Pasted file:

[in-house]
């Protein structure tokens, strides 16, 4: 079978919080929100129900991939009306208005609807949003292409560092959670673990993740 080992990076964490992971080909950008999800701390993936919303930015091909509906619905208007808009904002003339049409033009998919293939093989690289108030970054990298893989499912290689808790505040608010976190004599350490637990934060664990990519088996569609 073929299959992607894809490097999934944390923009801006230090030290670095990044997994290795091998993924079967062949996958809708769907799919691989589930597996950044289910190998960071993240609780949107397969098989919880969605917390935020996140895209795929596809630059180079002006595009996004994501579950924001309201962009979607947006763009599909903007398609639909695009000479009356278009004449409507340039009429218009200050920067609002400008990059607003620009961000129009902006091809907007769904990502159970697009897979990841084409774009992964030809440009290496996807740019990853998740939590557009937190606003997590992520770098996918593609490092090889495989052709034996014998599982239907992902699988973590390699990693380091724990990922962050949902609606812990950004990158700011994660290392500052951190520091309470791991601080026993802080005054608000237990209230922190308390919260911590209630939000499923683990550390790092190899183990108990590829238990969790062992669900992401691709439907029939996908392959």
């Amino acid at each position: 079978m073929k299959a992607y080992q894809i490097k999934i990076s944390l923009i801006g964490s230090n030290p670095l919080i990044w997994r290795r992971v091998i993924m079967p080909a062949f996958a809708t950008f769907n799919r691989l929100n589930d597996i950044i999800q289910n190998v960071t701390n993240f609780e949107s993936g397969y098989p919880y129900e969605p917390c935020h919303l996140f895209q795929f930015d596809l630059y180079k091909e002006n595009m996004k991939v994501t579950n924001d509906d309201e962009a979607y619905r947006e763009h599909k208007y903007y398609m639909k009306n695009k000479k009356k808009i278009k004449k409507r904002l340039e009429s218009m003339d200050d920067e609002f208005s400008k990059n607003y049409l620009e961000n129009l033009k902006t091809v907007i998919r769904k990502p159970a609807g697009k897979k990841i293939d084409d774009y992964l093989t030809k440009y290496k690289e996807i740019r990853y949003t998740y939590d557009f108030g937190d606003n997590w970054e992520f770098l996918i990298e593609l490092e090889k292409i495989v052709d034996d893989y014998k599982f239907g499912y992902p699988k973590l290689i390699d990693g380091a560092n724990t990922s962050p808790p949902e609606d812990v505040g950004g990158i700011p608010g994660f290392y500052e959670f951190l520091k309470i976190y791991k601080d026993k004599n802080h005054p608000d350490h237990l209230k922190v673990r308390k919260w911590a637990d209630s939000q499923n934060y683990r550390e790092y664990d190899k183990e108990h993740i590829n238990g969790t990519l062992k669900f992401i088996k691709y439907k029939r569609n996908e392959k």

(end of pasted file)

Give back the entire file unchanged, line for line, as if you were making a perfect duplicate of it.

[in-house]
């Protein structure tokens, strides 16, 4: 079978919080929100129900991939009306208005609807949003292409560092959670673990993740 080992990076964490992971080909950008999800701390993936919303930015091909509906619905208007808009904002003339049409033009998919293939093989690289108030970054990298893989499912290689808790505040608010976190004599350490637990934060664990990519088996569609 073929299959992607894809490097999934944390923009801006230090030290670095990044997994290795091998993924079967062949996958809708769907799919691989589930597996950044289910190998960071993240609780949107397969098989919880969605917390935020996140895209795929596809630059180079002006595009996004994501579950924001309201962009979607947006763009599909903007398609639909695009000479009356278009004449409507340039009429218009200050920067609002400008990059607003620009961000129009902006091809907007769904990502159970697009897979990841084409774009992964030809440009290496996807740019990853998740939590557009937190606003997590992520770098996918593609490092090889495989052709034996014998599982239907992902699988973590390699990693380091724990990922962050949902609606812990950004990158700011994660290392500052951190520091309470791991601080026993802080005054608000237990209230922190308390919260911590209630939000499923683990550390790092190899183990108990590829238990969790062992669900992401691709439907029939996908392959």
């Amino acid at each position: 079978m073929k299959a992607y080992q894809i490097k999934i990076s944390l923009i801006g964490s230090n030290p670095l919080i990044w997994r290795r992971v091998i993924m079967p080909a062949f996958a809708t950008f769907n799919r691989l929100n589930d597996i950044i999800q289910n190998v960071t701390n993240f609780e949107s993936g397969y098989p919880y129900e969605p917390c935020h919303l996140f895209q795929f930015d596809l630059y180079k091909e002006n595009m996004k991939v994501t579950n924001d509906d309201e962009a979607y619905r947006e763009h599909k208007y903007y398609m639909k009306n695009k000479k009356k808009i278009k004449k409507r904002l340039e009429s218009m003339d200050d920067e609002f208005s400008k990059n607003y049409l620009e961000n129009l033009k902006t091809v907007i998919r769904k990502p159970a609807g697009k897979k990841i293939d084409d774009y992964l093989t030809k440009y290496k690289e996807i740019r990853y949003t998740y939590d557009f108030g937190d606003n997590w970054e992520f770098l996918i990298e593609l490092e090889k292409i495989v052709d034996d893989y014998k599982f239907g499912y992902p699988k973590l290689i390699d990693g380091a560092n724990t990922s962050p808790p949902e609606d812990v505040g950004g990158i700011p608010g994660f290392y500052e959670f951190l520091k309470i976190y791991k601080d026993k004599n802080h005054p608000d350490h237990l209230k922190v673990r308390k919260w911590a637990d209630s939000q499923n934060y683990r550390e790092y664990d190899k183990e108990h993740i590829n238990g969790t990519l062992k669900f992401i088996k691709y439907k029939r569609n996908e392959k």